Watching the heron today was a beautiful reminder to slow down and exercise patience as we move through life. It’s easy to lose faith when things don’t move along at the pace we want them to go but life isn’t meant to be measured at megabits per second. Unlike Siri, God isn’t at our beck and call with answers to every question. Moreover, unlike UPS, He doesn’t give us a tracking link to check on a prayer’s progress and know its delivery date. God works in His time and way and what seems like a delay on His part is just our unrealistic expectations concerning God’s perfect plan.

God speaks to us through his creation and nature (like God) takes its own sweet time to accomplish its purpose. Indeed, “For everything there is a season.” It takes time for seeds to germinate, seedlings to flower, and flowers to bear fruit. It takes time for nests to be built, eggs to hatch, and eaglets to fly. It takes time for bees to pollinate, seasons to change, caterpillars to become butterflies, saplings to become tall oaks, tadpoles to become frogs, and for the heron to stalk its meal! May God’s beautiful world remind us to slow down and savor the moments and people with whom we are blessed.

Lord, please give us patience—for other people’s sentences to be completed, for projects to be finished, for questions to be answered, and for problems to be solved. Give us patience to let our children mature, for friendships to grow, and for skills to develop. May we have patience for tempers to cool and relationships to mend, patience with our own shortcomings and those of others, patience for healing to occur, and patience for prayers to be answered. Teach us how to wait!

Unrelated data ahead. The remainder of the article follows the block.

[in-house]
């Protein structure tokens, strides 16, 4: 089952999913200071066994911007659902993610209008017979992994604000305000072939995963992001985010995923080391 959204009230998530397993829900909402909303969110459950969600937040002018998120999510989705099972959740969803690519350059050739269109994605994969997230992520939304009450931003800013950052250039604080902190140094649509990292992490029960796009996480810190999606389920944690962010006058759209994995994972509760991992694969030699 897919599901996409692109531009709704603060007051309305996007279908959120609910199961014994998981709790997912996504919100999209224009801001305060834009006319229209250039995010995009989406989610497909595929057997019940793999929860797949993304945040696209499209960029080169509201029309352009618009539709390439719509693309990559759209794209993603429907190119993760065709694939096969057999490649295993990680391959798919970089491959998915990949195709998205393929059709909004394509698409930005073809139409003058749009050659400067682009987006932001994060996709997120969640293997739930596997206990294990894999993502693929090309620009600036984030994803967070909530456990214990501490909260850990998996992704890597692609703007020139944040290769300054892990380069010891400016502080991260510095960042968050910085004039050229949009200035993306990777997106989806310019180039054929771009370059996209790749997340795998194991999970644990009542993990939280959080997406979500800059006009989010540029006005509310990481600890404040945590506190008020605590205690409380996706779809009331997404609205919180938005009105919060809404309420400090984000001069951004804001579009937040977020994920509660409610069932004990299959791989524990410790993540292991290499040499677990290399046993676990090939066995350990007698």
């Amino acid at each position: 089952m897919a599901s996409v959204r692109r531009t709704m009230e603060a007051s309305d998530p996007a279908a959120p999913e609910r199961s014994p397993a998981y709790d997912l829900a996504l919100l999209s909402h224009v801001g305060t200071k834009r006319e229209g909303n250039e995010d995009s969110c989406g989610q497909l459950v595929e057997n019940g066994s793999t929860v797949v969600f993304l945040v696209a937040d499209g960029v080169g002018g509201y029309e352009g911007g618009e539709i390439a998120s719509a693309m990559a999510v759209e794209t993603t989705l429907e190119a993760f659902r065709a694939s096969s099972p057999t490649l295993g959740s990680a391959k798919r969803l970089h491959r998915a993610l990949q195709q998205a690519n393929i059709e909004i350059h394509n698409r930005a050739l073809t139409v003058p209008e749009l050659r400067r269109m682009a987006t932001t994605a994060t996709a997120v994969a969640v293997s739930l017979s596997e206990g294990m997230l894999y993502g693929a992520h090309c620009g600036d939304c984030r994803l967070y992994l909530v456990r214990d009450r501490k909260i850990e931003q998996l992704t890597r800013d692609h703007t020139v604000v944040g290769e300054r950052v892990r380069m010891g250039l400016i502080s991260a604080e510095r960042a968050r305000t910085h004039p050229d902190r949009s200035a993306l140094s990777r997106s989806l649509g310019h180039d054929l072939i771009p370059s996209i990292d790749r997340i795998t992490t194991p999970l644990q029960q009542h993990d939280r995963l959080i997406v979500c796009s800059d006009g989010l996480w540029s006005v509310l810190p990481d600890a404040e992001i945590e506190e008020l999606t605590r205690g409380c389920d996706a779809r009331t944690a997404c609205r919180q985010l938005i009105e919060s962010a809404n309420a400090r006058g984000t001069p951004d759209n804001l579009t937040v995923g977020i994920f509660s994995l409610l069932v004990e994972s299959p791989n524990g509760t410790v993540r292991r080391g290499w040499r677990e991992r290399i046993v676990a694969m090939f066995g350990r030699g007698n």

Adopt the pace of nature: her secret is patience. [Ralph Waldo Emerson]

Since God chose you to be the holy people he loves, you must clothe yourselves with tenderhearted mercy, kindness, humility, gentleness, and patience. [Colossians 3:12 (NLT)]

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Come, let us worship and bow down. Let us kneel before the Lord our maker, for he is our God. We are the people he watches over, the flock under his care. If only you would listen to his voice today! [Psalm 95:6-7 (NLT)]

limpkinLooking like a cross between a heron and an ibis, the limpkin (Aramus guarauna) is common along Florida’s fresh water canals, wetlands, and swamps. While they’re lovely to look at, they’re not lovely to hear. Often referred to as the wailing or crying bird, limpkins have a loud piercing “banshee” scream that usually is heard at night, dawn, and dusk. During courtship, a male limpkin makes repetitive long, loud, rattling calls while a female replies with slightly lower (but still disturbing) screams.

It’s mating season and, as the limpkins establish their territory and seek their mates around our lakes, the male limpkins are wailing away. On this morning’s walk, I encountered three of these screamers high in trees near the water. Although they continually called out, they never seemed to pause long enough from their wailing to hear an answer. While the three males continued their haunting screams, I encountered a female limpkin quietly walking along the shoreline. I wondered if she simply was waiting for the men to quiet down long enough so she could return their call.